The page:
• --type - allows you to set the interface type
  • --source - allows you to set the source of the network interface
  • --live - gets its value from running guest virtual machine configuration settings
  • --config - takes effect at next boot
  • --current - gets its value according to the current configuration settings
  • --target - indicates the target device in the guest virtual machine.
  • --mac - use this option to specify the MAC address of the network interface
  • --script - use this option to specify a path to a script file handling a bridge instead of the default one.
  • --model - use this option to specify the model type.
  • --inbound - controls the inbound bandwidth of the interface. Acceptable values are average, peak, and burst.
  • --outbound - controls the outbound bandwidth of the interface. Acceptable values are average, peak, and burst.


    Values for average and peak are expressed in kilobytes per second, while burst is expressed in kilobytes in a single burst at peak speed as described in the Network XML upstream documentation.
The type can be either network to indicate a physical network device, or bridge to indicate a bridge to a device. source is the source of the device. To remove the attached device, use the virsh detach-device command.

Example 20.60. How to attach a device to the guest virtual machine

The following example attaches the networkw network device to the guest1 virtual machine. The interface model is going to be presented to the guest as virtio:
# virsh attach-interface guest1 networkw --model virtio Changing the media of a CDROM

The virsh change-media command changes the media of a CDROM to another source or format. The command takes the following arguments. More examples and explanation for these arguments can also be found in the man page.
  • --path - A string containing a fully-qualified path or target of disk device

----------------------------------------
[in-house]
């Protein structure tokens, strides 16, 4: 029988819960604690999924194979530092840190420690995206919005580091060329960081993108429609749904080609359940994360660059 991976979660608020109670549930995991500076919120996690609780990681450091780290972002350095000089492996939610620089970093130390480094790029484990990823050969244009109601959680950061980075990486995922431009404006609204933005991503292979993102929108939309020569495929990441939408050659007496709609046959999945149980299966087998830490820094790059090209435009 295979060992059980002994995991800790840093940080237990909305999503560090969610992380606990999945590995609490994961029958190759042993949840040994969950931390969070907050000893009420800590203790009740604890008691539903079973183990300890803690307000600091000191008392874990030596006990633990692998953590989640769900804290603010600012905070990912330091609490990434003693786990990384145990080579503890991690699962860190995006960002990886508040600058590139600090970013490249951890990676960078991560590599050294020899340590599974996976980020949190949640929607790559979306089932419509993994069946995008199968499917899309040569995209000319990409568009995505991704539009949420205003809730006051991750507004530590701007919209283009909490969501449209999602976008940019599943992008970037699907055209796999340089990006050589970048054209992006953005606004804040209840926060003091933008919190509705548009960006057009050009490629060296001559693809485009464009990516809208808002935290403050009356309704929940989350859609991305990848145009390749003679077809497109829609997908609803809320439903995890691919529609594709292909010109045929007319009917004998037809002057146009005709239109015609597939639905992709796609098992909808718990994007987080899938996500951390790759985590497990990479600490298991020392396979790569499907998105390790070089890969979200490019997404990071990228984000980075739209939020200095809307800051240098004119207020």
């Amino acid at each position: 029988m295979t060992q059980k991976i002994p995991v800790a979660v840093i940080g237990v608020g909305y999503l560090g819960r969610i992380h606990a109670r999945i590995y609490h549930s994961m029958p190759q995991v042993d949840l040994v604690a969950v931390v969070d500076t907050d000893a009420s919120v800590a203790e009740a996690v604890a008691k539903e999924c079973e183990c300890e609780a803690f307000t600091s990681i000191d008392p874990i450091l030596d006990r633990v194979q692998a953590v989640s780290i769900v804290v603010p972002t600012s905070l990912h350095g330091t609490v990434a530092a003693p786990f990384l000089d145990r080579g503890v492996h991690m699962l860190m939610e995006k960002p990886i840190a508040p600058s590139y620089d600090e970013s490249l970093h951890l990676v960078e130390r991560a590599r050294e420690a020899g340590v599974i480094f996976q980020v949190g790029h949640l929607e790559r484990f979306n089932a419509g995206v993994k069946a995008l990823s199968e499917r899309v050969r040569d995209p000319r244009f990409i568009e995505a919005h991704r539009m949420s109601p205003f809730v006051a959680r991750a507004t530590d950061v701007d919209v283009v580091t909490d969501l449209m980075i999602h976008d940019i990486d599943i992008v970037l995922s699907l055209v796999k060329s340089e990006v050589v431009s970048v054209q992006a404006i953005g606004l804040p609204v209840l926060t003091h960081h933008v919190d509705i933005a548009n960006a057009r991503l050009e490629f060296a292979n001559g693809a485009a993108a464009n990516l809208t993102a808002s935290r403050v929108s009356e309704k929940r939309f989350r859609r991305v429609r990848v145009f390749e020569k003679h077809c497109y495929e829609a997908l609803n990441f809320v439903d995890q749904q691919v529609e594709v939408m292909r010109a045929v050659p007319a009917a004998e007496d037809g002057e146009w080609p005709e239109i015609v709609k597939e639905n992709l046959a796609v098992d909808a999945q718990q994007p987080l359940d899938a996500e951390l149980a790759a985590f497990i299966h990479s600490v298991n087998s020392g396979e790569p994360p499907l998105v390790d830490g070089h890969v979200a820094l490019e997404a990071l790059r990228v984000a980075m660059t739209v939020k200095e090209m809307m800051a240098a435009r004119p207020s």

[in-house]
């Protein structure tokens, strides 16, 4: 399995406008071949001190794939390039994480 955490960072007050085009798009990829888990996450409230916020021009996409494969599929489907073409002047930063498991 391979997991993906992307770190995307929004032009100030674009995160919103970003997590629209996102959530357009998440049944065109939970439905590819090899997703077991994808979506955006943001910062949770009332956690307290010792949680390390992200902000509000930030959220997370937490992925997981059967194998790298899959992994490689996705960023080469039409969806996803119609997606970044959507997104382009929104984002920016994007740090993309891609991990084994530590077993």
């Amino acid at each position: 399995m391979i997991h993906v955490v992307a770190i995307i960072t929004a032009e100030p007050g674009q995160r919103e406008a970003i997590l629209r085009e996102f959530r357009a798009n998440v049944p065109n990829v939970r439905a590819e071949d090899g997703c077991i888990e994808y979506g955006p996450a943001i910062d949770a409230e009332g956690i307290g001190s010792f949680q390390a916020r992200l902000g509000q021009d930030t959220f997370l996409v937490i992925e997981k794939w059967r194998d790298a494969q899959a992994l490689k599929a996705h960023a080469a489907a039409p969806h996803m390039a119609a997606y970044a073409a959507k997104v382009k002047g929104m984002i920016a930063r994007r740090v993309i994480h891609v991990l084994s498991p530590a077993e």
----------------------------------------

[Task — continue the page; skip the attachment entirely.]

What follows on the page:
• --source - A string containing the source of the media
  • --eject - Ejects the media
  • --insert - Inserts the media
  • --update - Updates the media
  • --current - Can be either or both of --live and --config, which depends on implementation of hypervisor driver
  • --live - Alters the live configuration of running guest virtual machine
  • --config - Alters the persistent configuration, effect observed on next boot
  • --force - Forces media to change

20.27.7. Setting and Displaying the Node Memory Parameters

The virsh node-memory-tune [shm-pages-to-scan] [shm-sleep-milisecs] [shm-merge-across-nodes] command displays and allows you to set the node memory parameters. The following parameters may be set with this command:
  • --shm-pages-to-scan - sets the number of pages to scan before the kernel samepage merging (KSM) service goes to sleep.
  • --shm-sleep-milisecs - sets the number of miliseconds that KSM will sleep before the next scan
  • --shm-merge-across-nodes - specifies if pages from different NUMA nodes can be merged

Example 20.61. How to merge memory pages across NUMA nodes

The following example merges all of the memory pages from all of the NUMA nodes:
# virsh node-memory-tune --shm-merge-across-nodes 1

20.27.8. Listing Devices on a Host

The virsh nodedev-list --cap --tree command lists all the devices available on the host that are known to the libvirt service. --cap is used to filter the list by capability types, each separated by a comma, and cannot be used with --tree. Using the argument --tree, puts the output into a tree structure.